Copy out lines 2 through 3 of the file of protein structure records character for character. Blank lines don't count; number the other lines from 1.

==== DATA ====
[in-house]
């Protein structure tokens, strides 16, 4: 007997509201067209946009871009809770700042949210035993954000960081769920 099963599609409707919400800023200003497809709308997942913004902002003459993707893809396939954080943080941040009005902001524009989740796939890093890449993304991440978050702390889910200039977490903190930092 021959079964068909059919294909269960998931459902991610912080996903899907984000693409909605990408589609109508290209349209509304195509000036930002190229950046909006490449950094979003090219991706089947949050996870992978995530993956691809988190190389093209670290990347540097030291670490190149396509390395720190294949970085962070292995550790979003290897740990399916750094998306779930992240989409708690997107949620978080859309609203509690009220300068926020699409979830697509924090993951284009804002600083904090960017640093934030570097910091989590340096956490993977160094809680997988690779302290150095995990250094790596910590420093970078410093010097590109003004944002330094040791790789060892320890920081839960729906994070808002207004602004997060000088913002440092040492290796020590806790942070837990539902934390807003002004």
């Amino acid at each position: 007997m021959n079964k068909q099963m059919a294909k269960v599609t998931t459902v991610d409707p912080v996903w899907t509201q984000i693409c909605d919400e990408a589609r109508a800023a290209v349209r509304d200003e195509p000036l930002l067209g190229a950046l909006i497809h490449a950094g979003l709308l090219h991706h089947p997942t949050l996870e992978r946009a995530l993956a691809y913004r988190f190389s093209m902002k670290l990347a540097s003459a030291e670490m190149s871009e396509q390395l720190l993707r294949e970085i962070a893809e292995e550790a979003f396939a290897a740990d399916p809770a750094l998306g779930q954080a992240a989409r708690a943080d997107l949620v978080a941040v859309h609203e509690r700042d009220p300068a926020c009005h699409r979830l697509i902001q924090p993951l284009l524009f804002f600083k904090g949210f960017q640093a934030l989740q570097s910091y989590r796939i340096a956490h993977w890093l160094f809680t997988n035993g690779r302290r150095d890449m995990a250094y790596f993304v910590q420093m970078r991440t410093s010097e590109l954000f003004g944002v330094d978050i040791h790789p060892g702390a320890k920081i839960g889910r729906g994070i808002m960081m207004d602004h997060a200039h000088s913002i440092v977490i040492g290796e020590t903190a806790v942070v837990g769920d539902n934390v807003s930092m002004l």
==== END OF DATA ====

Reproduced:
């Protein structure tokens, strides 16, 4: 007997509201067209946009871009809770700042949210035993954000960081769920 099963599609409707919400800023200003497809709308997942913004902002003459993707893809396939954080943080941040009005902001524009989740796939890093890449993304991440978050702390889910200039977490903190930092 021959079964068909059919294909269960998931459902991610912080996903899907984000693409909605990408589609109508290209349209509304195509000036930002190229950046909006490449950094979003090219991706089947949050996870992978995530993956691809988190190389093209670290990347540097030291670490190149396509390395720190294949970085962070292995550790979003290897740990399916750094998306779930992240989409708690997107949620978080859309609203509690009220300068926020699409979830697509924090993951284009804002600083904090960017640093934030570097910091989590340096956490993977160094809680997988690779302290150095995990250094790596910590420093970078410093010097590109003004944002330094040791790789060892320890920081839960729906994070808002207004602004997060000088913002440092040492290796020590806790942070837990539902934390807003002004």
């Amino acid at each position: 007997m021959n079964k068909q099963m059919a294909k269960v599609t998931t459902v991610d409707p912080v996903w899907t509201q984000i693409c909605d919400e990408a589609r109508a800023a290209v349209r509304d200003e195509p000036l930002l067209g190229a950046l909006i497809h490449a950094g979003l709308l090219h991706h089947p997942t949050l996870e992978r946009a995530l993956a691809y913004r988190f190389s093209m902002k670290l990347a540097s003459a030291e670490m190149s871009e396509q390395l720190l993707r294949e970085i962070a893809e292995e550790a979003f396939a290897a740990d399916p809770a750094l998306g779930q954080a992240a989409r708690a943080d997107l949620v978080a941040v859309h609203e509690r700042d009220p300068a926020c009005h699409r979830l697509i902001q924090p993951l284009l524009f804002f600083k904090g949210f960017q640093a934030l989740q570097s910091y989590r796939i340096a956490h993977w890093l160094f809680t997988n035993g690779r302290r150095d890449m995990a250094y790596f993304v910590q420093m970078r991440t410093s010097e590109l954000f003004g944002v330094d978050i040791h790789p060892g702390a320890k920081i839960g889910r729906g994070i808002m960081m207004d602004h997060a200039h000088s913002i440092v977490i040492g290796e020590t903190a806790v942070v837990g769920d539902n934390v807003s930092m002004l």